of unethical increases. If the top management does not follow these standards then employees are opposed to these standards. 5mployees should be aware of his action they should raise and discuss ethical issues. It should be punished for behaving unethical behavior and should be rewarded for behaving ethically. The innovation means opening of new business- technology and new organi9ational forms. $ltogether organi9ational innovation is closely linked to change as organi9ation use innovation as tools to influence their changing internal and e0ternal environment. &rgani9ational innovation is related to its ob@ective as ideas are converted into product and services. Individual creativeness is the initiation of innovation. Innovative capability of introducing new products to the market or opening new market through innovations. There are some of the dimension used in multidimensional phenomenon i.e. product- marketprocess- behavioral and strategic innovativeness. &rgani9ation must use innovation for creativeness and constantly get the solution of the problems. $ll of the people should participate in sharing of information and learning. The study focused on culture rather it focused on innovation and ethics whether right- fair and @ust within organi9ation via communication. %o from this article I can conclude that a positive link was found in the ethical culture of an organi9ation and organi9ational innovativeness; ethical culture was important to behavioral- strategic and process innovativeness. 7ithin the ethical culture of an organi9ationthe dimension of the congruency of management in particular had an important role in the organi9ational innovativeness.

)rticle: 7
) storys impact on organizational culture c(ange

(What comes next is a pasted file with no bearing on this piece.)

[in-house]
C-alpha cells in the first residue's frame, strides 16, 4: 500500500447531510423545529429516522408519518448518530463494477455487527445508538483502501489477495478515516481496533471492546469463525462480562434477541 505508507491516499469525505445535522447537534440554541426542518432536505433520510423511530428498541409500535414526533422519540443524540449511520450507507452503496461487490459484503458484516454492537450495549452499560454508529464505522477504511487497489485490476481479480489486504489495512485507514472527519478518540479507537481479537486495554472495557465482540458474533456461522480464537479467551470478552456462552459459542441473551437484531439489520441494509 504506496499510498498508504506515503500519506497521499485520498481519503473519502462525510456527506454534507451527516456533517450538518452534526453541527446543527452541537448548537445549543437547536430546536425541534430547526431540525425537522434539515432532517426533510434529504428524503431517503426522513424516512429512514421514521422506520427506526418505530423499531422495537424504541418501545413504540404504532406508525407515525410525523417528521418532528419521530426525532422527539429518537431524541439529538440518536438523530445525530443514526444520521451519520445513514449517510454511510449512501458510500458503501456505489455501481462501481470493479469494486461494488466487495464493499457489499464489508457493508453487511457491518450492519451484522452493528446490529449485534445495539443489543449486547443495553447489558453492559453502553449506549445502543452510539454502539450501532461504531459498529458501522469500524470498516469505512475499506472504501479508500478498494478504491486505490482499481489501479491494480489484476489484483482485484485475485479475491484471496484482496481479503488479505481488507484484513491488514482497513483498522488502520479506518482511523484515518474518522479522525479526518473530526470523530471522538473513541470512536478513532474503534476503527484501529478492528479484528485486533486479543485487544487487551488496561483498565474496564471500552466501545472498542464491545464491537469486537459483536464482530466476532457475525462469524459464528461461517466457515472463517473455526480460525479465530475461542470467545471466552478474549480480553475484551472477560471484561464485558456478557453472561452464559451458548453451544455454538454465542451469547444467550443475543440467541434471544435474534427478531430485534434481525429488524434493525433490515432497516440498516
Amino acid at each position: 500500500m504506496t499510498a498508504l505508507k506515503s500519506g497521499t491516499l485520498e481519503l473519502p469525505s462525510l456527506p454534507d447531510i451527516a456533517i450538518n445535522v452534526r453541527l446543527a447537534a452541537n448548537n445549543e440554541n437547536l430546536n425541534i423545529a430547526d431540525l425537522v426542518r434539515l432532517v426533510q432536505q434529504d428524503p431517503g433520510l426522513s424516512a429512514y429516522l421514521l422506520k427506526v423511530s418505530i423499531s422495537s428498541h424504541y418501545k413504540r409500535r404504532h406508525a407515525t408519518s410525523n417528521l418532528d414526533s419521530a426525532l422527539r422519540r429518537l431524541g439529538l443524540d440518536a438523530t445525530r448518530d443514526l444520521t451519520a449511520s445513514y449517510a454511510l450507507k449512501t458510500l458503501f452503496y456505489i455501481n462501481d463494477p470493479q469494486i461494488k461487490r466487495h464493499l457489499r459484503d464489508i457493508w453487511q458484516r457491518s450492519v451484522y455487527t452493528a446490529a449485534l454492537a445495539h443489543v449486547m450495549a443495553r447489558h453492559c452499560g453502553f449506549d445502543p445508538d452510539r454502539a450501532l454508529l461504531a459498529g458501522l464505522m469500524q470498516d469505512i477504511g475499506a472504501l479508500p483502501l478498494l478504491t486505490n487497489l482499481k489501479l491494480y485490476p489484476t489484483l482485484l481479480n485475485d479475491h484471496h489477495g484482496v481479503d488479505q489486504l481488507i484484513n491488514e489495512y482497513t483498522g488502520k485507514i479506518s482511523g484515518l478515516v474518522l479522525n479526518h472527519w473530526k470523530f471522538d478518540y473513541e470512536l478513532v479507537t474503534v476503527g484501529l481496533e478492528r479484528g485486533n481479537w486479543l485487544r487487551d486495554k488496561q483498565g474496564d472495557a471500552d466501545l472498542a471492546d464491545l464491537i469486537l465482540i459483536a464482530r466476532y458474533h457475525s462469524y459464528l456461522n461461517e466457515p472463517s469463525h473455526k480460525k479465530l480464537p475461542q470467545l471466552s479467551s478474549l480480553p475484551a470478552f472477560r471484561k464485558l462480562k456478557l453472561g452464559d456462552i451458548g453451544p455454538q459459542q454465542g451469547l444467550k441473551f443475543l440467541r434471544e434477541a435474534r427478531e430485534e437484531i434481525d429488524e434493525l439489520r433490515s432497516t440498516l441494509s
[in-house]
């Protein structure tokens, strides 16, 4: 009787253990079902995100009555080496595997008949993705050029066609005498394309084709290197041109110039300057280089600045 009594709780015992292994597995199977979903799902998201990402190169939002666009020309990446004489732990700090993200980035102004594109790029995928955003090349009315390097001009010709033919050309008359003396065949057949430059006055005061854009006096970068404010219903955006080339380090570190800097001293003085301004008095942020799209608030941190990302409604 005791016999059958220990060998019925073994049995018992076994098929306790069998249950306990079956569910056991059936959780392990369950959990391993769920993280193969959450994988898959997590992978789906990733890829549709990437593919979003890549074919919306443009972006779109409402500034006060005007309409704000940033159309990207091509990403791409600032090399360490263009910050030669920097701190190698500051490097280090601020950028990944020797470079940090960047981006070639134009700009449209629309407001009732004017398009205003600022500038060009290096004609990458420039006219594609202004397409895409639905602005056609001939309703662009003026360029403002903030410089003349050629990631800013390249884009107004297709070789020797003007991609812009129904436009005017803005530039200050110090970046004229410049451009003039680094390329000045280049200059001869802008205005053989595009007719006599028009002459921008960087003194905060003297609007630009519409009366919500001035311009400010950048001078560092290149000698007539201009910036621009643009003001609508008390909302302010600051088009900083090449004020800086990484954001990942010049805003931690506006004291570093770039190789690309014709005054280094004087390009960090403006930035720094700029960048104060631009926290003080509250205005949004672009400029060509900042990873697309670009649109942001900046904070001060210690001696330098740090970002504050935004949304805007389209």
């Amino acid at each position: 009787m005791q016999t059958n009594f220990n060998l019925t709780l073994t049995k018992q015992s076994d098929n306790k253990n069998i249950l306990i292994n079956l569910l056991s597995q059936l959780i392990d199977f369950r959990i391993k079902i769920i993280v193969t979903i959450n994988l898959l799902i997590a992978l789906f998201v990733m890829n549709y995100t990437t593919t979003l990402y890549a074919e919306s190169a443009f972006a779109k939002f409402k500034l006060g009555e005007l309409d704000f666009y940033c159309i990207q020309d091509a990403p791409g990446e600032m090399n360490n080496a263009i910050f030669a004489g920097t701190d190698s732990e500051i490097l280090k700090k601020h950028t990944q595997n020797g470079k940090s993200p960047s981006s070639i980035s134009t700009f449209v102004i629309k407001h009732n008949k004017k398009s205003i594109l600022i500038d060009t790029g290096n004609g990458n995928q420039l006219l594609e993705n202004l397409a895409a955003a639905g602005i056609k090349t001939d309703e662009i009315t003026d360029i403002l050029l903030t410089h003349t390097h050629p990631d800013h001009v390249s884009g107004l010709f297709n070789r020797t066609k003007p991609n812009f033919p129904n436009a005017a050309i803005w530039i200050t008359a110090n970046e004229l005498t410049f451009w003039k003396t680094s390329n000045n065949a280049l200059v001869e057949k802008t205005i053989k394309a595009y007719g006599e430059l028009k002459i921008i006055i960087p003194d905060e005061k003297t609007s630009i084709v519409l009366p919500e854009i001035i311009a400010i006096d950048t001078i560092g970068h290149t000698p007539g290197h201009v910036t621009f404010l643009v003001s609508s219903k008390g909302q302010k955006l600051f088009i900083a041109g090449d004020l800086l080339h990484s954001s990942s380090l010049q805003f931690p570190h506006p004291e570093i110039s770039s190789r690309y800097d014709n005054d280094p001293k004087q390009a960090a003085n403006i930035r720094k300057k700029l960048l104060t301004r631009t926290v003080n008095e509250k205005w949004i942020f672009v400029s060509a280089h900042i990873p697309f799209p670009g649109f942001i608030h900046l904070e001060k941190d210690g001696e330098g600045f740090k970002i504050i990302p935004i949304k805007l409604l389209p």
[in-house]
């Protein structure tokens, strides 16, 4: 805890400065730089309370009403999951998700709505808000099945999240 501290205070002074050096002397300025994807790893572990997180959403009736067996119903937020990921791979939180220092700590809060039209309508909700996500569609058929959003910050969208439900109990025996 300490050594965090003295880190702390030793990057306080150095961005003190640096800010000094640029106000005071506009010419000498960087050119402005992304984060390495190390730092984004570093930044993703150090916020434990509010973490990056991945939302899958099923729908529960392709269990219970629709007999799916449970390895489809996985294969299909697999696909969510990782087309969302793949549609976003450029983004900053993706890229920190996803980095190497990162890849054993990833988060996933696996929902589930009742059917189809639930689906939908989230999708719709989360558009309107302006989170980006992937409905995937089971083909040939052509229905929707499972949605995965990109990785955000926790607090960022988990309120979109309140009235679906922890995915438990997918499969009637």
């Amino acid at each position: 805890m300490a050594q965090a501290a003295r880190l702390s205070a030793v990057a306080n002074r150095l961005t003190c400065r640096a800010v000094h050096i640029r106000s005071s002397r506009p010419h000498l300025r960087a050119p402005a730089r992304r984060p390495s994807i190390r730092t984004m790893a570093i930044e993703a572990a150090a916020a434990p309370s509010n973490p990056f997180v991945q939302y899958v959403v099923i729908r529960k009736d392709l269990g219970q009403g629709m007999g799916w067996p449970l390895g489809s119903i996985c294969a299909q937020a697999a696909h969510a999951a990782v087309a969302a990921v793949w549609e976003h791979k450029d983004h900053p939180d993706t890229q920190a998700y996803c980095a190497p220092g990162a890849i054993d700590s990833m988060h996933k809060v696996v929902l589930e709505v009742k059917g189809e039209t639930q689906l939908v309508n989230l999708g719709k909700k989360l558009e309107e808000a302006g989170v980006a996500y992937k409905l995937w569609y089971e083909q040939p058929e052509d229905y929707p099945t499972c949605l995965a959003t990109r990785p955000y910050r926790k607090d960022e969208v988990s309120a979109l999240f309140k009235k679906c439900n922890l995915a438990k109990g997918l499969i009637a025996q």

This article is written by 5li9abeth Briody Cultural Ceys !!C- Troy- 4ichigan- >%$ Tracy 4eerwarth Pester Consolidated Bearing Company- New Vernon- New Bersey- >%$- and <obert Trotter Northern $ri9ona >niversity- 3lagstaff- $ri9ona- >%$ In this article following are the main points which are e0plained these are&rgani9ational culture- &rgani9ational6culture change- Cultural applications- Collaboration&rgani9ational stories- 5thnography- 4anufacturing industries- in this article there is e0planation of the successful of the implementation of the organi9ational applications and ensuring organi9ational change based on a story from a 4 manufacturing plant. <esignBmet(odology Bapproac(; The approach involved collecting and analy9ing the Doist %tory as part of a multi6year ethnographic research pro@ect designed to identify the key attributes in an ideal plant culture. Through a cooperative process of co6production- the authors worked in tandem with organi9ational members on issues related to organi9ational6culture change. @indings K The findings emphasi9e both the Doist %tory8s process impact and outcome impact. The Doist %tory was a catalyst for the change processresulting in a high level of buy6in across the organi9ationI as such it contrasts with much of the management literature on ,planned change.: It also led to the development of several ,packaged products: "e.g. a story script- video- collaboration tools# which propelled 4 manufacturing culture closer to its ideal K a culture of collaboration. >sing employee stories as a means to understand and drive culture change is a largely underdeveloped area of scholarship. OriginalityBAalue K This article provides value by bridging the gap between theory and pra0is. It includes the documentation and cultural analysis of the story- but illustrates how the story evolved into specific organi9ational6culture6change applications. This ,soup6to6nuts: approach can serve as a model for organi9ational researchers and change agents interested in spearheading or supporting organi9ational6 culture change. Background The research portion is based on the pro@ect by conducting ethnographic research in four 4 manufacturing plants in the >%. The guiding ethnographic +uestion was intended to elicit views of an ,ideal: plant culture. 7hich phrased in various ways; 7hat would make the plant the best possible place in which to workG 7hat ideal plant culture is to be consideredG 7hat characteristics make up an ideal plant cultureG Dow do they reach the idealG 7hat are the barriersG The perspectives of a cross6section of organi9ational members "i.e. over /== hourly- salary- and e0ecutive employees during the field period and validation phases of the pro@ect# in various settings including along the assembly or subassembly lines- in skilled6 trades areas- in break rooms- in offices- and in the cafeteria. %tudy participants typically responded by relaying e0amples or telling stories of their e0periences at work both positive and negative. That could be grouped into four topical categories;"'# Plant environmentI".# work forceI"*# 7ork practicesI and"/# <elationships. <ocumenting t(e /oist -tory: The story varied in content- character development- comple0ity of cultural themes- and length. In the article we learned about the Doist %tory in an interview with one of the plant engineers. Furing the interview- the engineer used the original blueprints to e0plain some of the difficulties encountered by operators when they tried to use a hoist an apparatus used for raising something into position. The Doist story script divided into si0 scenes based on the key events in the story; "'# The <ecordableI ".# The Proposal for the Buy &ffI